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      As there are atmost 8 distinct primes that a number can have a[i]<=10^6 , when we are at an index i we find how many of the numbers from 1 to i-1 have atleast one common divisor with the a[i] this can be done by PIE(PRINCIPLE OF INCLUSION AND EXCLUSION) ,we keep a global array G[] which tells us the number of elements which are divisible by the the index ,i.e G[i] = denotes number of elements uptill now which have i as one of it's divisors,to find no of elements from 1 to i-1 we use PIE and as our current number has atmost 8 distinct divisors say p1,p2,p3,...p8 then with PIE we can find total number of elements which are divisible by atleast one of the p1,p2,p3,...p8 ..we need G[p1 U p2 U p3 ...p8]= sigma G[pi] — sigma G[pi ^ pj] + sigma G[pi ^ pj ^pk] ......so on {^ =denotes intersection} time complexity of this step is 2^8 and after this step we will update G[] and increament at all positions where the a[i] is divisible similarly by generating 2^8 possible distinct prime combinations so overall time complexity = O(N*2^8).

      upd: try this one this is based on modified PIE https://www.hackerearth.com/problem/algorithm/altered-primes/description/

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4 years ago, # |
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my algorithm for this problem went through about 2.7*10^7 operations. The basic idea was to have 2 for loops, one going from 1 to 3000 [say with variable i] and the other from 1 to 3000 [with variable j]. Then, if the gcd of the two is >0, and they are not the same, then you add X[i]*X[j] to one counter, where X[i] is the number of occurrences of integer i in the list provided. Else, if the gcd is > 0 and they are the same, then add X[i]*(X[i]-1)/2 to a separate counter. If we let the first counter be a and the second b, the answer is (a/2)+b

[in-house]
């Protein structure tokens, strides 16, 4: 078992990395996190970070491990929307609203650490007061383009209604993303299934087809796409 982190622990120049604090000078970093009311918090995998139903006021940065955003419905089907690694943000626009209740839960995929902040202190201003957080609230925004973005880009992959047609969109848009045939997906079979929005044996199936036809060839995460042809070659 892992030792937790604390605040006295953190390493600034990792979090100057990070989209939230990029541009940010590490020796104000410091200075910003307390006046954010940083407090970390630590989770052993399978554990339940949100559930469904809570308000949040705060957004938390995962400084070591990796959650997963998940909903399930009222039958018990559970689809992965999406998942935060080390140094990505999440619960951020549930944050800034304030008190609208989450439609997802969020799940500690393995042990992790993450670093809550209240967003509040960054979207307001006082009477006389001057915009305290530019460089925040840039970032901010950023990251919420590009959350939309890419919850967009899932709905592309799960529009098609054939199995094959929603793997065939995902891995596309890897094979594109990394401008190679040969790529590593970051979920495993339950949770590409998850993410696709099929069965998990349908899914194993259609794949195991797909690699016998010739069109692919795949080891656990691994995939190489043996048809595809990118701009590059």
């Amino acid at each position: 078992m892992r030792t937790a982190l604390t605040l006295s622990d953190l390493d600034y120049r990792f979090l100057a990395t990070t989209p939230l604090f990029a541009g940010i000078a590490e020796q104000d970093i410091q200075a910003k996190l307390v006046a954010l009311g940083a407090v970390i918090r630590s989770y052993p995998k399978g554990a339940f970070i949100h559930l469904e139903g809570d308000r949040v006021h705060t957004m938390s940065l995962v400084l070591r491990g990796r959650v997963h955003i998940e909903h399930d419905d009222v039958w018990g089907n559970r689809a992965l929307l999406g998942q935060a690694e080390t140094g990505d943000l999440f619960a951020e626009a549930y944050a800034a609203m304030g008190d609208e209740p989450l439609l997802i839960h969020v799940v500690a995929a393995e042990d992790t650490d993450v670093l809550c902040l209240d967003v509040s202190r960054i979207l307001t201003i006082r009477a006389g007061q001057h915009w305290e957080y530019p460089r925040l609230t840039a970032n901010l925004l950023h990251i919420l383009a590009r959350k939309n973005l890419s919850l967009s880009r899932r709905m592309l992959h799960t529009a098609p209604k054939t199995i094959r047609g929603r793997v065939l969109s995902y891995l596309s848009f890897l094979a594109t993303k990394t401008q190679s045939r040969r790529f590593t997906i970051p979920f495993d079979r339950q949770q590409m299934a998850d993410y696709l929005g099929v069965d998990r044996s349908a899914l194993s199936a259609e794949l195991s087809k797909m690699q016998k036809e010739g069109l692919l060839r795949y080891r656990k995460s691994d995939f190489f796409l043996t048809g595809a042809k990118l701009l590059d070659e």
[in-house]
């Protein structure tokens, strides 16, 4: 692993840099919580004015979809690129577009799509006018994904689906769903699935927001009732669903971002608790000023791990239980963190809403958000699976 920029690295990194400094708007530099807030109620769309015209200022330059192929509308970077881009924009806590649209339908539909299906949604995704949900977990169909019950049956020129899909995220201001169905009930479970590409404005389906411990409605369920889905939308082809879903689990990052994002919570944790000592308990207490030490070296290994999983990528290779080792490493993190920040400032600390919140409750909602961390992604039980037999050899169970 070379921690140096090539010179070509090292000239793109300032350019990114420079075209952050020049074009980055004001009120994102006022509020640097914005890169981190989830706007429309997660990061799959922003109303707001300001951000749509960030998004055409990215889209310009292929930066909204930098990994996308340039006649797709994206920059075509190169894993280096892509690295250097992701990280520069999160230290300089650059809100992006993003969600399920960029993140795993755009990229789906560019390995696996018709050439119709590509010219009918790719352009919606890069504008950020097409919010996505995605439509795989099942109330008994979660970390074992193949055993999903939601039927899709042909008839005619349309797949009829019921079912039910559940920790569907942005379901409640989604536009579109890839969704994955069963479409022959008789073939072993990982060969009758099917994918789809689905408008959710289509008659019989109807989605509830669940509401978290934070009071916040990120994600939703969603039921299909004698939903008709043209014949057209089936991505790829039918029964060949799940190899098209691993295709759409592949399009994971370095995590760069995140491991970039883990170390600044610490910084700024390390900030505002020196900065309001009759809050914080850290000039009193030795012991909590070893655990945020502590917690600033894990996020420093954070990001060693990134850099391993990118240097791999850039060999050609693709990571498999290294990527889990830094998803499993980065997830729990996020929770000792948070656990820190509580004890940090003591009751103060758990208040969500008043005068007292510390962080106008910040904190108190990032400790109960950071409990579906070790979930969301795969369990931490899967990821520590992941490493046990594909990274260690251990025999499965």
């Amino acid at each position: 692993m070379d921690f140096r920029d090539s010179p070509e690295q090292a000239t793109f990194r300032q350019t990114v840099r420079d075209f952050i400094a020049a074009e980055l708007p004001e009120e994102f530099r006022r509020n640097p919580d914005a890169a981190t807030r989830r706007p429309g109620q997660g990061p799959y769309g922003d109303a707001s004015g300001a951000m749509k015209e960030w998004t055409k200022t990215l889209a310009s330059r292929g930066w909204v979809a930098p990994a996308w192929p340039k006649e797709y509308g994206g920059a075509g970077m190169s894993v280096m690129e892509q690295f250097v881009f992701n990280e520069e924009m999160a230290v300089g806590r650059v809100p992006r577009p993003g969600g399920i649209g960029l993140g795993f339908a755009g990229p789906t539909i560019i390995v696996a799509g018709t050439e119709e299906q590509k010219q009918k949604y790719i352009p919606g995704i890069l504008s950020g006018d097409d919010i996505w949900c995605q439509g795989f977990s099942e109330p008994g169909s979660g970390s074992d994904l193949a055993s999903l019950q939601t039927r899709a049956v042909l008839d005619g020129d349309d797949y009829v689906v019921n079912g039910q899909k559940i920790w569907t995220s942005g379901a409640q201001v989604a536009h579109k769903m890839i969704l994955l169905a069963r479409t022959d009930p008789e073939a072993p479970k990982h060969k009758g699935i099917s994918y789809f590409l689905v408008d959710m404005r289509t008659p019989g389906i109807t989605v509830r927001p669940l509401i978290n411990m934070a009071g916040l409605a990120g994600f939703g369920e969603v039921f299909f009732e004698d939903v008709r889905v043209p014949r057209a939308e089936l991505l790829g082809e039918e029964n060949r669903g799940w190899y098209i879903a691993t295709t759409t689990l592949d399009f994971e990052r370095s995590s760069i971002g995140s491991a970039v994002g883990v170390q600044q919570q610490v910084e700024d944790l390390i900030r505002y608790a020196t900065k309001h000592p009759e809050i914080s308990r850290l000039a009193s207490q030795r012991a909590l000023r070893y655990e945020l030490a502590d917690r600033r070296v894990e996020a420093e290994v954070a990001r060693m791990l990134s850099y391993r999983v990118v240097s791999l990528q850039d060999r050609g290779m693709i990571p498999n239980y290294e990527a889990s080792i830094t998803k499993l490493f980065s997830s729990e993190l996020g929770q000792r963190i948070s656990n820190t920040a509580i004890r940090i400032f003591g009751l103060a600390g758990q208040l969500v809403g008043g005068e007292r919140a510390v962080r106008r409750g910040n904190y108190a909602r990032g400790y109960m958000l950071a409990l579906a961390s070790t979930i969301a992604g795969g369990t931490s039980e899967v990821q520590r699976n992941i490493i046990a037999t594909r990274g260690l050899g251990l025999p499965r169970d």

Note: This approach is much much easier then exclusion-inclusion principle.

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    4 years ago, # ^ |
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    ur idea is correct, but i think the answer should be instead of .

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      4 years ago, # ^ |
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      no it should be (a/2)+b, as we are not counting each pair b twice (for example, (2,2) is only counted once).

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        4 years ago, # ^ |
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        let a = [1, 2, 2, 3]. the correct answer for this case is 1 (only the pair (2, 2) is valid).
        but according to ur method, x = [1, 2, 1]. this gives answer as 2, which is wrong.

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          4 years ago, # ^ |
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          Ohh I'm sorry... I mistyped when I put down my algorithm :P

          It is fixed [it should be x[i]*(x[i]-1)/2]

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    4 years ago, # ^ |
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    They used the inclusion-exclusion principle to solve it when A[i]<=10^6

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21 month(s) ago, # |
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What if A[i]<=107